Shades of the old country I have only known through literature: my living room filled with family, the encampment of the Olympians (a.k.a Sequimmers) lasted for three days. Shades drawn or opened, we rested and rallied in pleasant self-directed cycles reminding me of the “nap room” in the old house in Batavia where as tired grandchildren we slithered under light blankets, the slats of double-tiered wooden shutters unfolded and drawn closed in a startling clackity-clack to block the light of mid-afternoon.
My brother’s wife dead-headed our roses and planted petunias with her quiet attention to green; gifted me with berries
and tools so that we could make jam together; and voiced her appreciation of the good food generously and often, her smile full of light. My little brother walked in and breathed a sigh, three times expressing his pleasure in the calm and comfort of my home; ventured out with my spouse for maple bars and fresh donuts which he ate with gusto; and shared recipes as together we concocted a fresh apricot and olive chicken. Their lovely daughter entranced the dog (a mutual admiration), prepped veggies with me, and watched her dad closely as he and I walked back in time through the haunts of our earlier lives.
We sent them off this morning with a sheaf of poems, a flat of tomato plants, my husband’s landscape photograph from Egegik, and a disc of dog clips which threaten to inspire a launch of The Red Dog Blog.Their gift of peace rose blossoms in the jelly jar at the table mark an opening for continued conversations.
My brother and I share a birthday; he is exactly one year younger. Though we both have one emerging adult still at home, we are entering our sixth decade, the age of our grandparents when we knew them. I was thinking about the carriage of my maternal grandmother this week as I drafted a story whose main character was elderly. I thought of how she walked, the shoes she wore, her interactions with the public and family—and I thought of my paternal grandmother, too, whom we knew only to her mid-sixties. They both wore dresses and shoes with heels. They wore gloves and hats not necessarily against the cold. I remember their presences well. But I do not recall more than a little conversation with either of them; the first suffered from dementia and the second left us too soon. I wonder if either of them felt as young and as engaged as I feel—as we are. Has our increased longevity as a species made such a difference in only two generations?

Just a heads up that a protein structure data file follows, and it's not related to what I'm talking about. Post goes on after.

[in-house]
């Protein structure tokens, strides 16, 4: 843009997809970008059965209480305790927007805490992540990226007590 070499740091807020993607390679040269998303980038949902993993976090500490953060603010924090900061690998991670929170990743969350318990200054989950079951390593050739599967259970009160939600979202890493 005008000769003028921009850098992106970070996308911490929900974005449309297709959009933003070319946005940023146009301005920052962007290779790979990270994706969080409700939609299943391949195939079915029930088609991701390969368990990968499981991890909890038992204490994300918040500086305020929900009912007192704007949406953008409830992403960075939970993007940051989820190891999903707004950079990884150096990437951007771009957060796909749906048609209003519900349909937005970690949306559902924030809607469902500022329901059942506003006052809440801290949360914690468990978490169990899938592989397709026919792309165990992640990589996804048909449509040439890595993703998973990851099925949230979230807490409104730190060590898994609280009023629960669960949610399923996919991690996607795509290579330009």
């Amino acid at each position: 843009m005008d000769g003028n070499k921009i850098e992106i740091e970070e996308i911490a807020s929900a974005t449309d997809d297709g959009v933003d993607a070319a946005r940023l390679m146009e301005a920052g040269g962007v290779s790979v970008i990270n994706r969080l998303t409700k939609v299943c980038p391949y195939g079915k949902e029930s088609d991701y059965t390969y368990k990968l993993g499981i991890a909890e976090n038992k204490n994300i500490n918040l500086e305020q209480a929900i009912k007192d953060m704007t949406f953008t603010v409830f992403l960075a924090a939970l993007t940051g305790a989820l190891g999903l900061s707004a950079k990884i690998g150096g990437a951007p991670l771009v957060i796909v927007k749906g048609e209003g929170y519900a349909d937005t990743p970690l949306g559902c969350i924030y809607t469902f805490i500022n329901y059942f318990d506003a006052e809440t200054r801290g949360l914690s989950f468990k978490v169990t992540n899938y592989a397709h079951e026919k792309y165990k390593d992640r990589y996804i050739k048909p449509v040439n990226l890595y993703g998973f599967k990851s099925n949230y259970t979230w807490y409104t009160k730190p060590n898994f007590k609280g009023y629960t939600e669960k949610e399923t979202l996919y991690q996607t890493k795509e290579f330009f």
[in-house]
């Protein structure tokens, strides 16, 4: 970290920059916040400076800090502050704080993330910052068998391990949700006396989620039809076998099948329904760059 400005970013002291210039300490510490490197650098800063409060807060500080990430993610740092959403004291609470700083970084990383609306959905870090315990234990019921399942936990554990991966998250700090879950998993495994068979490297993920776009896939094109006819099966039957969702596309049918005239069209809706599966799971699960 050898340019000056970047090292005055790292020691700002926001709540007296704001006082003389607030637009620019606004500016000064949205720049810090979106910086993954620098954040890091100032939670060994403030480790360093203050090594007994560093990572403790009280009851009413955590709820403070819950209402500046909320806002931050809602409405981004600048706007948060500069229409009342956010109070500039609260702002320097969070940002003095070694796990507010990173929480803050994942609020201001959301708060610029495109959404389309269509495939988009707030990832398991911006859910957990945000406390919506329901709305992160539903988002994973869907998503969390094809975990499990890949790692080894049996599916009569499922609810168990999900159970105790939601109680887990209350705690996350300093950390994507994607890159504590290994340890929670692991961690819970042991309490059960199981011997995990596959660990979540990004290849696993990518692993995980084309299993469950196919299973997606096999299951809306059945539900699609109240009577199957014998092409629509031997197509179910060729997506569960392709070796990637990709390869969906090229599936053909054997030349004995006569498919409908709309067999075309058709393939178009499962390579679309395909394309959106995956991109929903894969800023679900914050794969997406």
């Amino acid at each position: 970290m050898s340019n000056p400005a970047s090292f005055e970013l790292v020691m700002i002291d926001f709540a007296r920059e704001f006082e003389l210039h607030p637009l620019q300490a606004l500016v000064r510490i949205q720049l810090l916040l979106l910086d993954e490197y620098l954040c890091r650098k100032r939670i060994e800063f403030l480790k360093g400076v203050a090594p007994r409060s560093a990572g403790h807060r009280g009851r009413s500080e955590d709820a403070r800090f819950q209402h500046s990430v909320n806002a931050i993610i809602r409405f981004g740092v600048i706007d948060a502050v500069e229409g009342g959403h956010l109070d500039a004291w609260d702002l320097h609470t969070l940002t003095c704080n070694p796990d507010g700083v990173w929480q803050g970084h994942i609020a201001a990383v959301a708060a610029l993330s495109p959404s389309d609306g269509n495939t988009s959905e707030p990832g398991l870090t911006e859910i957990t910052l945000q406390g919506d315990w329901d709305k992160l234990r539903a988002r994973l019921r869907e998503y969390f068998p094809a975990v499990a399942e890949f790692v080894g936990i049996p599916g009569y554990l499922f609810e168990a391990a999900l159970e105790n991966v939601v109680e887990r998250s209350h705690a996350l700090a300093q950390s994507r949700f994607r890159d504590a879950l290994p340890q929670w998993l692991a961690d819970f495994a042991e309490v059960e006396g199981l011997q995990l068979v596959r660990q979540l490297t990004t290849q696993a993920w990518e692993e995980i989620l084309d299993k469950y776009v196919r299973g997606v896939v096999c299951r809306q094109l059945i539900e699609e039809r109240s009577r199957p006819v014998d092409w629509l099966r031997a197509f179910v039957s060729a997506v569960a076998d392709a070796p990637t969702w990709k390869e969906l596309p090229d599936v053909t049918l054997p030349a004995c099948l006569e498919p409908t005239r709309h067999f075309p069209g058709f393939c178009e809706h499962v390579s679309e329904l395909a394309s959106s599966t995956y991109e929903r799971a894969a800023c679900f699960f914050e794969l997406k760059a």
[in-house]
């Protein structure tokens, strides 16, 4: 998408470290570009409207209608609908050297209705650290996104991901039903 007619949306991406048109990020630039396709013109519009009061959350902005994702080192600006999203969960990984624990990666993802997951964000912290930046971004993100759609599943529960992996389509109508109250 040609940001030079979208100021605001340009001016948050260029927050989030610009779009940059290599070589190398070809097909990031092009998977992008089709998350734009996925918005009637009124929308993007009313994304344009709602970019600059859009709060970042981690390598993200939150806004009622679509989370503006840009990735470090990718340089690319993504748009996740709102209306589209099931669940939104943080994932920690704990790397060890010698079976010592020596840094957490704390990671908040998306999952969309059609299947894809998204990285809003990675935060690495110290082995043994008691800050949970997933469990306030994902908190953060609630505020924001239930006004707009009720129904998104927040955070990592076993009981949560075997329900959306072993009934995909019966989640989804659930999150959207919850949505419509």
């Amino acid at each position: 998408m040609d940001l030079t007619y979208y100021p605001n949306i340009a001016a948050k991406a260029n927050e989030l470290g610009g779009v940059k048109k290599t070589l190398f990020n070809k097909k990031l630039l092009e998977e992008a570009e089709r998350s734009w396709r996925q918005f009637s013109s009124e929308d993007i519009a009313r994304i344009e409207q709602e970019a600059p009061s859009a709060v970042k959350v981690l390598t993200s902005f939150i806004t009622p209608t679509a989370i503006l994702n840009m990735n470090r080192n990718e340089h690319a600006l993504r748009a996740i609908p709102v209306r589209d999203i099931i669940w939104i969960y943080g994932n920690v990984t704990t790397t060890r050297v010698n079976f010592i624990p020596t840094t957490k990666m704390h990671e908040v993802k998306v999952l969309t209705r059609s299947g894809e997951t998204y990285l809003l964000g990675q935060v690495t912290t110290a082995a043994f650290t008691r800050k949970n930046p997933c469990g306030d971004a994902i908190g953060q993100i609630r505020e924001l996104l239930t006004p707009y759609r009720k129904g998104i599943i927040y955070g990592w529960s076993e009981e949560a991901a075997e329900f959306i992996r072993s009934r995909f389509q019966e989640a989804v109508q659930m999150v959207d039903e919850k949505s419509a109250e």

I purchased a new bike yesterday. I am committing to more movement; I am determined to remain engaged, though slipping into the shadows for a muted view or a moment of quiet is equally valuable to me.